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Roy Bahl:

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Soaring inflation rates, the threat of recession, increasing reliance on federal and state grants, taxpayer revolt, public employee unrest, and fears of default all describe the current economic and political envi­ronment in which local governments operate. Despite the uncertainties of this environment, government decision-makers must anticipate the future in making fiscal decisions that have implications for periods longer than the traditional single budget year. Collective bargaining negotiations often involve multi-year contracts, capital spending deci­sions imply long-term debt service and operating expenditure commit­ments, and decisions to increase service levels can have longer-term implications. The recent and considerable interest in multi-year fore­casts of expenditures and revenues is not surprising and is overdue.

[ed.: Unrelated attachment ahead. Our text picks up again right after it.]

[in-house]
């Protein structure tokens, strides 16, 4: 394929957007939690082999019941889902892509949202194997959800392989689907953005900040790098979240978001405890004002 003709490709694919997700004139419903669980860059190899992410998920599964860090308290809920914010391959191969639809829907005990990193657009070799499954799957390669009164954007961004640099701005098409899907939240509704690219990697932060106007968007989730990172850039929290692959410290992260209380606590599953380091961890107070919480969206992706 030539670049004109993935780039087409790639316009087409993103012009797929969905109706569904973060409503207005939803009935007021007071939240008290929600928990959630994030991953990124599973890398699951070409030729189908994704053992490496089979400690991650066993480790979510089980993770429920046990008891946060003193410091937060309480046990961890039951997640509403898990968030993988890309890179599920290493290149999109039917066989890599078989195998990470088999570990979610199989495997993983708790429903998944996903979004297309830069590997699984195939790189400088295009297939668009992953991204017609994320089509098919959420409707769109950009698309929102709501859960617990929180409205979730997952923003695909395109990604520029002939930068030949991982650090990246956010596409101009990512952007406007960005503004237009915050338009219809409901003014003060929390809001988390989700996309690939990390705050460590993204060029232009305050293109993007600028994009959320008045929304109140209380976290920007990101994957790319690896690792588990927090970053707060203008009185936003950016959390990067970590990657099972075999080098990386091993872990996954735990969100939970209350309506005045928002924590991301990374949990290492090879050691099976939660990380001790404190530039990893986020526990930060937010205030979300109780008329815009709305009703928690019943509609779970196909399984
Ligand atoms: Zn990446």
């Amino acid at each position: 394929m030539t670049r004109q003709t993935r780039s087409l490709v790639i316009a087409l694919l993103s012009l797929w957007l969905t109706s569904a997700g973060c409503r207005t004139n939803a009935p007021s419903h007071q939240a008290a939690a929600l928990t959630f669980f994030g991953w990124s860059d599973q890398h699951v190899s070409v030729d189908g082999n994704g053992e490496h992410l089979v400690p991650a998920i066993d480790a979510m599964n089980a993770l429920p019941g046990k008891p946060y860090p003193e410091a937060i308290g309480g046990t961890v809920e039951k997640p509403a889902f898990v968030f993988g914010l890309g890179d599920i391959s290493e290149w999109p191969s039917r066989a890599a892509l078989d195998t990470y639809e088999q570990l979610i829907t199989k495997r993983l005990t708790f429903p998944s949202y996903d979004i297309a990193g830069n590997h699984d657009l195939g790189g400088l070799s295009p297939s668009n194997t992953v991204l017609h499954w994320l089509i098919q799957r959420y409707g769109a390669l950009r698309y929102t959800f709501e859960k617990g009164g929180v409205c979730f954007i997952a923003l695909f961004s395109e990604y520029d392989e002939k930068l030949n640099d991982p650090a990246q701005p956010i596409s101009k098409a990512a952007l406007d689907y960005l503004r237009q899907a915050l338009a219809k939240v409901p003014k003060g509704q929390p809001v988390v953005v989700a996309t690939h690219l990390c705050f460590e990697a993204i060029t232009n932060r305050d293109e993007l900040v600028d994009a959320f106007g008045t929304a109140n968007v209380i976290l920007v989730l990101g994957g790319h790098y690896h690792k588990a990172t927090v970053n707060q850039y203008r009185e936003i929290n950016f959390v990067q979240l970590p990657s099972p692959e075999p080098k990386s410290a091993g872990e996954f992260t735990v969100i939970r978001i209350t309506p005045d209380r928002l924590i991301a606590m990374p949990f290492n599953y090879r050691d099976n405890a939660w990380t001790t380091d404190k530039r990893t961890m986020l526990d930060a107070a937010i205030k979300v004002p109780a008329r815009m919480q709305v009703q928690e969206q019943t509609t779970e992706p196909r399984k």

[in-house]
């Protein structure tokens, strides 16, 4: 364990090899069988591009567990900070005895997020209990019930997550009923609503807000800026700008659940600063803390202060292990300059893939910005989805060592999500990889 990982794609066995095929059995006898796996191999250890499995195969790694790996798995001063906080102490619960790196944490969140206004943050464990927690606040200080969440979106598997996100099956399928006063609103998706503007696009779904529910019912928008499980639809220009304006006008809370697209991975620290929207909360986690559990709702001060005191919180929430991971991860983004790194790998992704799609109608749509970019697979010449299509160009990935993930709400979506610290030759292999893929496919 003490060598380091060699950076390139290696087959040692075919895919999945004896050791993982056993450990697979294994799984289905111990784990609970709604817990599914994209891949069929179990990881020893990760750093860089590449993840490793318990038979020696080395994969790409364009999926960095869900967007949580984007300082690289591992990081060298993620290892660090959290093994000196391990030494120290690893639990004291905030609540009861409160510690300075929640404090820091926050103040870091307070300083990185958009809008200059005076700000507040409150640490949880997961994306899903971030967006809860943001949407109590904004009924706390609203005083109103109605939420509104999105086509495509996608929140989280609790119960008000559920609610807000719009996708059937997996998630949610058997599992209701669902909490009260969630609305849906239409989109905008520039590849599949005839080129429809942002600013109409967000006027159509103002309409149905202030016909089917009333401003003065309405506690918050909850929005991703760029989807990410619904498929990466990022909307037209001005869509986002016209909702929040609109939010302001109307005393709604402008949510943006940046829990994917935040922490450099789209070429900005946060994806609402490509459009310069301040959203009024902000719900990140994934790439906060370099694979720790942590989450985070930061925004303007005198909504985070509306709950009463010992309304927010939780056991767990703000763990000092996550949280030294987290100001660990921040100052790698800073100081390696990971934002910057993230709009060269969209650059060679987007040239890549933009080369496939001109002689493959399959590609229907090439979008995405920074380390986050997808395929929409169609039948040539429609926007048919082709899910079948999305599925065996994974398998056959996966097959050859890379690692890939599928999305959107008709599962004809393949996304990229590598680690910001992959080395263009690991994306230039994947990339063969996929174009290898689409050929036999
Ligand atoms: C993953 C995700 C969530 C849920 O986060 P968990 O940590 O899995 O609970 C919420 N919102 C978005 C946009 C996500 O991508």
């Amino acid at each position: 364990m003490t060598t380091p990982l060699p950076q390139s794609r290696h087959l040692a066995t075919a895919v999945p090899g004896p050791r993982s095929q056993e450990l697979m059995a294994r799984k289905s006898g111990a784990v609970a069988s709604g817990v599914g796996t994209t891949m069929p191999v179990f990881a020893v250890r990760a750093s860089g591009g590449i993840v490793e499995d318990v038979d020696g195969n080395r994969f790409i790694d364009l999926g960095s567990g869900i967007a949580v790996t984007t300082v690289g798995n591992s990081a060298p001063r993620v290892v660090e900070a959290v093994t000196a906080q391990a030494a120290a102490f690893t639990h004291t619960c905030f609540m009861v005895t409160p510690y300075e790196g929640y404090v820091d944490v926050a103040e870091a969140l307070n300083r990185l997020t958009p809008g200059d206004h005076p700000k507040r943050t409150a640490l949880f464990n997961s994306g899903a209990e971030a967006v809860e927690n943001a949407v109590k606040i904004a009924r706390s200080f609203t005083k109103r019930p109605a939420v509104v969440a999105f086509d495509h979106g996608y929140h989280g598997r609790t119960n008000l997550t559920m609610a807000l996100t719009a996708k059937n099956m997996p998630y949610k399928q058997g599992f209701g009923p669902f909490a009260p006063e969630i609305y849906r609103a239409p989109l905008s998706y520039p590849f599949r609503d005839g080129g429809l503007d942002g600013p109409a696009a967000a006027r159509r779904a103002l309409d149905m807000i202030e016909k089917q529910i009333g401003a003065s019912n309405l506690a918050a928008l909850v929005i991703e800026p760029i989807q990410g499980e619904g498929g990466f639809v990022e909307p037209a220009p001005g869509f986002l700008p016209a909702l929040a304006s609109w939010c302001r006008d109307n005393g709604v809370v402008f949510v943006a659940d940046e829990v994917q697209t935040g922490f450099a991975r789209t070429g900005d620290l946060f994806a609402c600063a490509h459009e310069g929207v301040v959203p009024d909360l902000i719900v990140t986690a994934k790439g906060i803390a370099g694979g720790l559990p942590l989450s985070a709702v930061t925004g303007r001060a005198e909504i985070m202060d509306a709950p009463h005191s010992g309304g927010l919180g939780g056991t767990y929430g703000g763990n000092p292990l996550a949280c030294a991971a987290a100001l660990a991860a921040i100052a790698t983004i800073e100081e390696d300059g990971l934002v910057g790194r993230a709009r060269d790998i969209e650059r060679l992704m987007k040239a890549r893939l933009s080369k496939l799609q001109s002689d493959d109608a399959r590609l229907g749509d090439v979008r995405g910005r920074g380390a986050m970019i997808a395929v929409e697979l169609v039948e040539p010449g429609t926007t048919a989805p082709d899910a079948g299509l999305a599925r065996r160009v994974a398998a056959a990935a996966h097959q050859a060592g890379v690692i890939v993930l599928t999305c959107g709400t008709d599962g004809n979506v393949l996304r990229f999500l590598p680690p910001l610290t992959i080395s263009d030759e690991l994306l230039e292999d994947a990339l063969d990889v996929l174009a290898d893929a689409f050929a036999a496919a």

In this paper we discuss, in general terms, how cities have approached the multi-year forecasting problem and how the outputs from such efforts have been used.


Originally published in Bahl, Roy W., and Larry Schroeder. Local Government Revenue and Expenditure Forecasting. The Urban Interest, Fall 1980, 2(2), 59-65.

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